(ATF) A US Congressional inquest into recent volatility in GameStop and other stocks popular with retail investors gave politicians a wider audience than usual for a committee hearing. Representative Lee Zeldin, a Republican backer of former president Trump, took the opportunity to attack Chinese-owned broker Webull and warn about dangers of online brokers with potential links to China's Communist Party.
Robinhood founder Vlad Tenev and Citadel CEO Ken Griffin fielded the majority of questions by lawmakers on the House of Representatives financial services committee, which spent more than five hours on Thursday 18 February addressing the GameStop retail trading frenzy in late January.
“Robinhood owns what happened and we need to make sure it doesn’t happen again,” said Robinhood CEO Tenev, referring to disruption caused by trading limits.
Robinhood and other trading apps drew fire for restricting trades in GameStop a day after the stock price more than doubled. Robinhood said the limits on buying certain stocks were needed because massive volatility prompted its clearing house NSCC to call for billions of dollars in extra collateral.
Tenev admitted on Thursday that the company would not have been immediately able to meet a $3 billion capital call from its clearing house on January 28, though he continued to frame a successful move at the time to raise $3.4 billion from investors as a step to cover future potential collateral needs.
Many lawmakers questioned if online trading platforms were siding with hedge funds over retail investors, which was denied by Tenev and Griffin, with the chief executive of hedge fund Citadel and majority owner of Citadel Securities stating that neither he nor any of his employees put pressure on Robinhood to suspend retail buying of GameStop shares.
Representative Lee Zeldin, a loyal backer of former president Trump, took the opportunity to warn that some online trading app competitors to Robinhood, such as Webull, could be required to share data with the Chinese Communist Party, repeating an attack line that will still be pushed by Republican politicians, even though Trump is now out of office.
Webull boasted that it saw a massive increase in customer flows after Robinhood suspended buying (though not selling) of highly volatile shares including GameStop at the end of January.
Webull was temporarily the second most popular iPhone app in the US due to this flow – after Robinhood at that time.
Webull recently reportedly it raised $150 million in a private funding round that values the firm at $1 billion. The company was founded by former Alibaba executive Wang Anquan and is majority Chinese-owned, though its chief executive Anthony Denier is based in New York.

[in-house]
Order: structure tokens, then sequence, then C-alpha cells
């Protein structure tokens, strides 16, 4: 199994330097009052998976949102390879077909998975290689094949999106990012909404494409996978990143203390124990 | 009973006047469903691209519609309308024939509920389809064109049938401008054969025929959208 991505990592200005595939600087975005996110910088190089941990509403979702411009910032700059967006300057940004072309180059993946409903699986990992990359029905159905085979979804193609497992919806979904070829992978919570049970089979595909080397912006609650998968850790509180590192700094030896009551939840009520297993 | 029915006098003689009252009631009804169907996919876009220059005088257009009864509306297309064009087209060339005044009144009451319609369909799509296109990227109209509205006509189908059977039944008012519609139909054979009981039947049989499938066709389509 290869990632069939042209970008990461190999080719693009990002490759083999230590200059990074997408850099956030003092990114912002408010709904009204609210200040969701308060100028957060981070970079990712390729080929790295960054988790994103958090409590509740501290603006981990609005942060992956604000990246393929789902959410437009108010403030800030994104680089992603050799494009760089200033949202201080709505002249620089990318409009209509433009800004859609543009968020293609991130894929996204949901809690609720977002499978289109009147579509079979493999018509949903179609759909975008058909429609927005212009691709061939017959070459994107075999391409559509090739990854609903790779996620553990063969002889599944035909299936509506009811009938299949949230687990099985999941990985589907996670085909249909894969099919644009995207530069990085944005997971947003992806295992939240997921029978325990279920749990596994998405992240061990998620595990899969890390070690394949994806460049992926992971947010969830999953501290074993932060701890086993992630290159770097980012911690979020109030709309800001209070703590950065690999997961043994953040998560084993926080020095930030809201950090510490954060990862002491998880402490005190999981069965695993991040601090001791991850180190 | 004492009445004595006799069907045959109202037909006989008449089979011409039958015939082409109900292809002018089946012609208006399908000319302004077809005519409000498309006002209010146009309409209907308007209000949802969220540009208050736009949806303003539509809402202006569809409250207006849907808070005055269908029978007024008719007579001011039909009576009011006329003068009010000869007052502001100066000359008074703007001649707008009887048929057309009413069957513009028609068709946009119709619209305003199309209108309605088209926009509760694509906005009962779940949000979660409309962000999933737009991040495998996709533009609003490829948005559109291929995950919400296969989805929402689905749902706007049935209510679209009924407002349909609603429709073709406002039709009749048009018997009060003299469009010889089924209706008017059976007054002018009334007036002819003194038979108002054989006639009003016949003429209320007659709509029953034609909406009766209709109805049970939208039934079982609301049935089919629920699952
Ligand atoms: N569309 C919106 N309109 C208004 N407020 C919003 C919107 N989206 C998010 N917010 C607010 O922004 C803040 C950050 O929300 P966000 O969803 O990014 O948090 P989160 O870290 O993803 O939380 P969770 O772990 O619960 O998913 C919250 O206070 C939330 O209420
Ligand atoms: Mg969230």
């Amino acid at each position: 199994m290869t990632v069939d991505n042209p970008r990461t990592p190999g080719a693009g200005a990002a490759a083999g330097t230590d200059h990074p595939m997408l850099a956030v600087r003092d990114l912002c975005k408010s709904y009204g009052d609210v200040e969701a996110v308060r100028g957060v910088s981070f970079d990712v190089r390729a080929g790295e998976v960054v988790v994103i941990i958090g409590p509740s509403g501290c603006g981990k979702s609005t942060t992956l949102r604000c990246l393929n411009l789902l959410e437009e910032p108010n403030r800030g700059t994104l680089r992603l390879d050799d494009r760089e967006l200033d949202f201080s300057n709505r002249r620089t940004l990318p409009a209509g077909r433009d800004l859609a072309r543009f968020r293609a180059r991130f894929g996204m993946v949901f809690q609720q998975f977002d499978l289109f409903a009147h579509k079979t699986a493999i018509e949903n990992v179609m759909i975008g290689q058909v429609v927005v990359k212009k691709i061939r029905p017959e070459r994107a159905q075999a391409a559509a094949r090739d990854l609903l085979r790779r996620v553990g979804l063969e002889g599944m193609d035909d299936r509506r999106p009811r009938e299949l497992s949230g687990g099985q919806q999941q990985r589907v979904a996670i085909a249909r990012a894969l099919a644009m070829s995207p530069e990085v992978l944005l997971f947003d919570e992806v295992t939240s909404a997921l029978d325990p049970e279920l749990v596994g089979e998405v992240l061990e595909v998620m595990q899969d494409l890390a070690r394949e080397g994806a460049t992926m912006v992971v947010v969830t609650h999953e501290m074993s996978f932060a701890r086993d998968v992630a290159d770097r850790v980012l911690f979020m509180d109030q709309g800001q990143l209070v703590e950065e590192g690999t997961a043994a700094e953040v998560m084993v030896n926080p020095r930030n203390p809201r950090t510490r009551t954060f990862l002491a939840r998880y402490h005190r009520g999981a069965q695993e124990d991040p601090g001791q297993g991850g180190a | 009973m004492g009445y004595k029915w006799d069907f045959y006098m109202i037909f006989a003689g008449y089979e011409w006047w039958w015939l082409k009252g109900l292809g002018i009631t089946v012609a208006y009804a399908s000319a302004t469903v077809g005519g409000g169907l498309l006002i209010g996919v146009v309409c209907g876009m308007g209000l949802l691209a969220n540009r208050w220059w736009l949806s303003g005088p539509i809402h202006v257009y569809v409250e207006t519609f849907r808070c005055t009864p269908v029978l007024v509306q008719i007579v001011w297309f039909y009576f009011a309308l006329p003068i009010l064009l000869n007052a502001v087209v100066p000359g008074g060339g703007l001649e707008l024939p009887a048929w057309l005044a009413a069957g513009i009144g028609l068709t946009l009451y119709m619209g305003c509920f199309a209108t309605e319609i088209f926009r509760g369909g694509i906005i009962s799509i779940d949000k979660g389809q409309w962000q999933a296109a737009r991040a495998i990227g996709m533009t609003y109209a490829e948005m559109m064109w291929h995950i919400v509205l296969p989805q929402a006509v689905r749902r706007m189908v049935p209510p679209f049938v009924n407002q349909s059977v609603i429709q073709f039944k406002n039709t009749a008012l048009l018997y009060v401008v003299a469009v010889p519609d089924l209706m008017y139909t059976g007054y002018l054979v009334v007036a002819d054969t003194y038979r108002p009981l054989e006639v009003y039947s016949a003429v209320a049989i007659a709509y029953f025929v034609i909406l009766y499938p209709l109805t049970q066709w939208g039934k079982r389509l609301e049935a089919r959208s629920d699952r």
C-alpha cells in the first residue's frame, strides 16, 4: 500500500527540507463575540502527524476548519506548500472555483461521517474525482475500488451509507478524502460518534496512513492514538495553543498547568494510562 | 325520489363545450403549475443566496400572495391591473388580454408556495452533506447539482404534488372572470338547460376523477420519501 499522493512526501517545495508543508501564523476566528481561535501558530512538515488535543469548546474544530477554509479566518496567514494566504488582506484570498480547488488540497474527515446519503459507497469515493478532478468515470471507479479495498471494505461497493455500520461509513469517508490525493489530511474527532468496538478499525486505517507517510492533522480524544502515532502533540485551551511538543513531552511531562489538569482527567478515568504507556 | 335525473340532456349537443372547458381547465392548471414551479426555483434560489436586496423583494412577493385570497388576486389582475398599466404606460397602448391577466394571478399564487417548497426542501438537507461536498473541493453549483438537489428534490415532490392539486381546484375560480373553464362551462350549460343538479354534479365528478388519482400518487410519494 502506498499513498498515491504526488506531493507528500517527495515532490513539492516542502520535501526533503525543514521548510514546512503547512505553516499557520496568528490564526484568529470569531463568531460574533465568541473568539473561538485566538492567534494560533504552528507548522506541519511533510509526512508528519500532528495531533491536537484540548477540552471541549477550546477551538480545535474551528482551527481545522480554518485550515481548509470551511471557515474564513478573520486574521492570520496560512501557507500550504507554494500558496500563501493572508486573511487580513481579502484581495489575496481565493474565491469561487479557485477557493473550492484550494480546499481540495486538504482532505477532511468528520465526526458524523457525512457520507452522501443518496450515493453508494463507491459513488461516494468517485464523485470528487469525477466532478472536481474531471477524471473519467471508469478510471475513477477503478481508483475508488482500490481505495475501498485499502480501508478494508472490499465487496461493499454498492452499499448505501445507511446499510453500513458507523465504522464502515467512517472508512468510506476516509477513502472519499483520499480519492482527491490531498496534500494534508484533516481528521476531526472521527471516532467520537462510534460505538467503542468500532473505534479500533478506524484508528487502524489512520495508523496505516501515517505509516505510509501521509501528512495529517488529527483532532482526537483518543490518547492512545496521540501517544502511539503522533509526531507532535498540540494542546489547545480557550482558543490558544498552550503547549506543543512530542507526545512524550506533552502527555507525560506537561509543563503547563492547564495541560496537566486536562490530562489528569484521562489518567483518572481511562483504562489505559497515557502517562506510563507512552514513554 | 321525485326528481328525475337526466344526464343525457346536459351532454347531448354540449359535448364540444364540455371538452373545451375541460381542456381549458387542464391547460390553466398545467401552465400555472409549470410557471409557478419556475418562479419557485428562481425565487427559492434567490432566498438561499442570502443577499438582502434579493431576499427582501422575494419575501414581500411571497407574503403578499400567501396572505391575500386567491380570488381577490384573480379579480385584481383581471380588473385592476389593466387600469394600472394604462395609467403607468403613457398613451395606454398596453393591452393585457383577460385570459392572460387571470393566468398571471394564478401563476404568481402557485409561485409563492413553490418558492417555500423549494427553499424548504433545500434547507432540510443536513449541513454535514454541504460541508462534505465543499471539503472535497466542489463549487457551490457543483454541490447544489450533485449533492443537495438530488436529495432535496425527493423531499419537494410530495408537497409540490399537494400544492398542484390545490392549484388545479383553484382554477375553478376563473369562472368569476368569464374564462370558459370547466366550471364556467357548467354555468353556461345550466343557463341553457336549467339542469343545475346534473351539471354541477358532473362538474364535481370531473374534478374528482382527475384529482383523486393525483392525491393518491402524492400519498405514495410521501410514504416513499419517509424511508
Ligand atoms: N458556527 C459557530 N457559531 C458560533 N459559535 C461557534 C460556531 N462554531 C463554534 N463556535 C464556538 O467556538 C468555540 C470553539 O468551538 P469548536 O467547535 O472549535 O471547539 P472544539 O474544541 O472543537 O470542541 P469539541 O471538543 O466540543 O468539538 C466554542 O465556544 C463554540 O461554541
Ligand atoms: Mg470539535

'Need to watch China-based brokers'
Robinhood chief executive Tenev seemed to take a cue from Zeldin’s attack line and later in the hearings made his own reference to the need to monitor the activity of “Chinese-based brokerages”.
Griffin received numerous questions about the role of Citadel Securities as the dominant US equity market maker and how it handles payments for order flows to brokers such as Robinhood.
Melvin Capital CEO Gabriel Plotkin – who suffered huge losses as retail investors attacked his firm’s short positions – and Reddit CEO Steve Huffman also appeared, along with Keith Gill, a Reddit user and YouTube streamer known as Roaring Kitty.
“A few things I am not. I am not a cat. I am not an institutional investor, nor am I a hedge fund,” Gill said, adding that he is still enthusiastic about GameStop stock.
“I am just an individual whose investment in GameStop and posts on social media were based upon my own research and analysis,” he said.
Huffman was asked about the role of social media platforms in potential market manipulation.
“We spend a lot of time at Reddit ensuring the authenticity of our platform... And in this specific case, we did not see any signs of manipulation,” he said.
Gill and Plotkin repeated their competing investment theses on GameStop, with Plotkin arguing that due to the rise of digital downloads, the video game bricks-and-mortar business model has “structural challenges.”
Gill’s optimism at the hearing at one point gave a boost to GameStop’s stock price, which has been trading just under $50 this week – well off its high of $483 in late January but still up over 100% on the year.
Late selling resumed as the hearing rumbled on, however, and GameStop closed the day down by 11.4% at just over $40.
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